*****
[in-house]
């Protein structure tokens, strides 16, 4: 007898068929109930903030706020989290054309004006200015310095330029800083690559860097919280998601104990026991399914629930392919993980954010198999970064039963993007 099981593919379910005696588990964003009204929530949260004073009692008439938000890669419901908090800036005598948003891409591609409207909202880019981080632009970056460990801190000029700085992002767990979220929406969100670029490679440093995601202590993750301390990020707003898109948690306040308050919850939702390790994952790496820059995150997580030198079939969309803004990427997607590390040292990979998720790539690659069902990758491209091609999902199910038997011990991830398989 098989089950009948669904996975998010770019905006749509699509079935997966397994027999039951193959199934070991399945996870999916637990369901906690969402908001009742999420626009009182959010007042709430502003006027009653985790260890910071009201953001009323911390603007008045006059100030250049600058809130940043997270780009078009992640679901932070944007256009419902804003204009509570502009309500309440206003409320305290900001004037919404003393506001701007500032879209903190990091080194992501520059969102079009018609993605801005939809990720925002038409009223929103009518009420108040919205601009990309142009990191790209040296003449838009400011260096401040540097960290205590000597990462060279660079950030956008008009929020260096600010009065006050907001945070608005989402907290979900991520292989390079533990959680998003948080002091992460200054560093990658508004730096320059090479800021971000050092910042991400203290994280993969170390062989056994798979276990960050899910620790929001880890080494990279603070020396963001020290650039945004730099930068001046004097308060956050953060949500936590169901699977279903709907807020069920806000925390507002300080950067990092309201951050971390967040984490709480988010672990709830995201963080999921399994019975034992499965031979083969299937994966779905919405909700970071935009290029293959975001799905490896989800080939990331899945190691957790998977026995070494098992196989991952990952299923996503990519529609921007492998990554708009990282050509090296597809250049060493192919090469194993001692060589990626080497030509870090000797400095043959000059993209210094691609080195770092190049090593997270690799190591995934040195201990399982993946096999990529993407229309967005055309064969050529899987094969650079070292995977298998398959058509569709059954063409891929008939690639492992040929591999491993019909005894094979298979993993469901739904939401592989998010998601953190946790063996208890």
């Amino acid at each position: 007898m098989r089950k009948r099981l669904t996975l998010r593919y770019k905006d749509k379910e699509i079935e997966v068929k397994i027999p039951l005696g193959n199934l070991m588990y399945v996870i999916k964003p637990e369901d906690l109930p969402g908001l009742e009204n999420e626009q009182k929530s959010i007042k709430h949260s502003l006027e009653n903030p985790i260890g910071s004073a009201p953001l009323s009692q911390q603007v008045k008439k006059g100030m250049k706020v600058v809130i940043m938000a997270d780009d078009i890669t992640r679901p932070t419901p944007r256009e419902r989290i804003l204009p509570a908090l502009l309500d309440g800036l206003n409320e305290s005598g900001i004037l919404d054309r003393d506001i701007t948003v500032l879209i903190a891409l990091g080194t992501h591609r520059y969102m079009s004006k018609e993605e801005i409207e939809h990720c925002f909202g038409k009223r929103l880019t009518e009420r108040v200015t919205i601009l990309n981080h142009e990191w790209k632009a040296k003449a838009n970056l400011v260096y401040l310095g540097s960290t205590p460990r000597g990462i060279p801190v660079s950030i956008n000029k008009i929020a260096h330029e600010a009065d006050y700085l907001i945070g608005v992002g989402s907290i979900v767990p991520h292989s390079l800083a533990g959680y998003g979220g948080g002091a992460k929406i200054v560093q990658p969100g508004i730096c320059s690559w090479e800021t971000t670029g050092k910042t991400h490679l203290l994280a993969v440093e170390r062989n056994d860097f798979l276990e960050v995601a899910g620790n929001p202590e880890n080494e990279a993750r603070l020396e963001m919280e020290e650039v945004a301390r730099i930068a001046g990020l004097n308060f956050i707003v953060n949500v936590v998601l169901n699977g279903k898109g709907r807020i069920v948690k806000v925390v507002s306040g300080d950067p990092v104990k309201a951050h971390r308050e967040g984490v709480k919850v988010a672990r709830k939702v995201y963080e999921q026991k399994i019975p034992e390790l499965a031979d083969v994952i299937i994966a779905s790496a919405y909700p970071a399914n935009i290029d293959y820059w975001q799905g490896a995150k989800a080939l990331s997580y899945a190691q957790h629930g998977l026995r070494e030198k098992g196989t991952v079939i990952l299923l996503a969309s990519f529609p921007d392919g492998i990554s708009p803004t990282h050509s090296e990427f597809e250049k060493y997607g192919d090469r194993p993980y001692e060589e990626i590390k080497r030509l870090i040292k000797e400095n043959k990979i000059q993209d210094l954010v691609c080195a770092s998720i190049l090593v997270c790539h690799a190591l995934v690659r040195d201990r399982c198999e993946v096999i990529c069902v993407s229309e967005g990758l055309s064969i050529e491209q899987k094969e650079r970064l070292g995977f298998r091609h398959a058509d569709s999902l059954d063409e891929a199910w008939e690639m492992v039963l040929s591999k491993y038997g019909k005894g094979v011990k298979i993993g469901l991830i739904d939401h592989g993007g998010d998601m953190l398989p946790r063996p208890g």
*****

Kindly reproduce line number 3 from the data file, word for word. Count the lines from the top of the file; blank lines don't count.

């Amino acid at each position: 007898m098989r089950k009948r099981l669904t996975l998010r593919y770019k905006d749509k379910e699509i079935e997966v068929k397994i027999p039951l005696g193959n199934l070991m588990y399945v996870i999916k964003p637990e369901d906690l109930p969402g908001l009742e009204n999420e626009q009182k929530s959010i007042k709430h949260s502003l006027e009653n903030p985790i260890g910071s004073a009201p953001l009323s009692q911390q603007v008045k008439k006059g100030m250049k706020v600058v809130i940043m938000a997270d780009d078009i890669t992640r679901p932070t419901p944007r256009e419902r989290i804003l204009p509570a908090l502009l309500d309440g800036l206003n409320e305290s005598g900001i004037l919404d054309r003393d506001i701007t948003v500032l879209i903190a891409l990091g080194t992501h591609r520059y969102m079009s004006k018609e993605e801005i409207e939809h990720c925002f909202g038409k009223r929103l880019t009518e009420r108040v200015t919205i601009l990309n981080h142009e990191w790209k632009a040296k003449a838009n970056l400011v260096y401040l310095g540097s960290t205590p460990r000597g990462i060279p801190v660079s950030i956008n000029k008009i929020a260096h330029e600010a009065d006050y700085l907001i945070g608005v992002g989402s907290i979900v767990p991520h292989s390079l800083a533990g959680y998003g979220g948080g002091a992460k929406i200054v560093q990658p969100g508004i730096c320059s690559w090479e800021t971000t670029g050092k910042t991400h490679l203290l994280a993969v440093e170390r062989n056994d860097f798979l276990e960050v995601a899910g620790n929001p202590e880890n080494e990279a993750r603070l020396e963001m919280e020290e650039v945004a301390r730099i930068a001046g990020l004097n308060f956050i707003v953060n949500v936590v998601l169901n699977g279903k898109g709907r807020i069920v948690k806000v925390v507002s306040g300080d950067p990092v104990k309201a951050h971390r308050e967040g984490v709480k919850v988010a672990r709830k939702v995201y963080e999921q026991k399994i019975p034992e390790l499965a031979d083969v994952i299937i994966a779905s790496a919405y909700p970071a399914n935009i290029d293959y820059w975001q799905g490896a995150k989800a080939l990331s997580y899945a190691q957790h629930g998977l026995r070494e030198k098992g196989t991952v079939i990952l299923l996503a969309s990519f529609p921007d392919g492998i990554s708009p803004t990282h050509s090296e990427f597809e250049k060493y997607g192919d090469r194993p993980y001692e060589e990626i590390k080497r030509l870090i040292k000797e400095n043959k990979i000059q993209d210094l954010v691609c080195a770092s998720i190049l090593v997270c790539h690799a190591l995934v690659r040195d201990r399982c198999e993946v096999i990529c069902v993407s229309e967005g990758l055309s064969i050529e491209q899987k094969e650079r970064l070292g995977f298998r091609h398959a058509d569709s999902l059954d063409e891929a199910w008939e690639m492992v039963l040929s591999k491993y038997g019909k005894g094979v011990k298979i993993g469901l991830i739904d939401h592989g993007g998010d998601m953190l398989p946790r063996p208890g």